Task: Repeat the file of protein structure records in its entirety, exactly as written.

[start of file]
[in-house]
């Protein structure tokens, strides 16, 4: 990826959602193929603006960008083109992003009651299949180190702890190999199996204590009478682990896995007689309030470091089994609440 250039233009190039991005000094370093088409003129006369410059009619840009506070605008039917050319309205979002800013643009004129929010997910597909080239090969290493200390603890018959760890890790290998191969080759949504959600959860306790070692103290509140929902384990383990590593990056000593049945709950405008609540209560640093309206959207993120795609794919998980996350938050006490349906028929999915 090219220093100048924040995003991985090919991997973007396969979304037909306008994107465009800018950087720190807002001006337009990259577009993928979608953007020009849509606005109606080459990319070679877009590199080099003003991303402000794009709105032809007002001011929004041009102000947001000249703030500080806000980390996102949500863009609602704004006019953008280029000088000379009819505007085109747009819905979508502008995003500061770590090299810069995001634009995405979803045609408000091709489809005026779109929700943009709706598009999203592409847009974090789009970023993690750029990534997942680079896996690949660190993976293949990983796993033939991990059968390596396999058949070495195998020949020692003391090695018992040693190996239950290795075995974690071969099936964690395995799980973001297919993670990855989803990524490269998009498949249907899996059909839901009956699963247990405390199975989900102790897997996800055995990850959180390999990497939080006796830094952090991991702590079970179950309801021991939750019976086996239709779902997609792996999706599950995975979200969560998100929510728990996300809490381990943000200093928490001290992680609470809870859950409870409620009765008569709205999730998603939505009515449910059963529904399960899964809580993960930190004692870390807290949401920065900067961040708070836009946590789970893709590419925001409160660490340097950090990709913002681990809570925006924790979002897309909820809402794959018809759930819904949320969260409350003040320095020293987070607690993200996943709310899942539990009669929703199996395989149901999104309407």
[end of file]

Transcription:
[in-house]
């Protein structure tokens, strides 16, 4: 990826959602193929603006960008083109992003009651299949180190702890190999199996204590009478682990896995007689309030470091089994609440 250039233009190039991005000094370093088409003129006369410059009619840009506070605008039917050319309205979002800013643009004129929010997910597909080239090969290493200390603890018959760890890790290998191969080759949504959600959860306790070692103290509140929902384990383990590593990056000593049945709950405008609540209560640093309206959207993120795609794919998980996350938050006490349906028929999915 090219220093100048924040995003991985090919991997973007396969979304037909306008994107465009800018950087720190807002001006337009990259577009993928979608953007020009849509606005109606080459990319070679877009590199080099003003991303402000794009709105032809007002001011929004041009102000947001000249703030500080806000980390996102949500863009609602704004006019953008280029000088000379009819505007085109747009819905979508502008995003500061770590090299810069995001634009995405979803045609408000091709489809005026779109929700943009709706598009999203592409847009974090789009970023993690750029990534997942680079896996690949660190993976293949990983796993033939991990059968390596396999058949070495195998020949020692003391090695018992040693190996239950290795075995974690071969099936964690395995799980973001297919993670990855989803990524490269998009498949249907899996059909839901009956699963247990405390199975989900102790897997996800055995990850959180390999990497939080006796830094952090991991702590079970179950309801021991939750019976086996239709779902997609792996999706599950995975979200969560998100929510728990996300809490381990943000200093928490001290992680609470809870859950409870409620009765008569709205999730998603939505009515449910059963529904399960899964809580993960930190004692870390807290949401920065900067961040708070836009946590789970893709590419925001409160660490340097950090990709913002681990809570925006924790979002897309909820809402794959018809759930819904949320969260409350003040320095020293987070607690993200996943709310899942539990009669929703199996395989149901999104309407």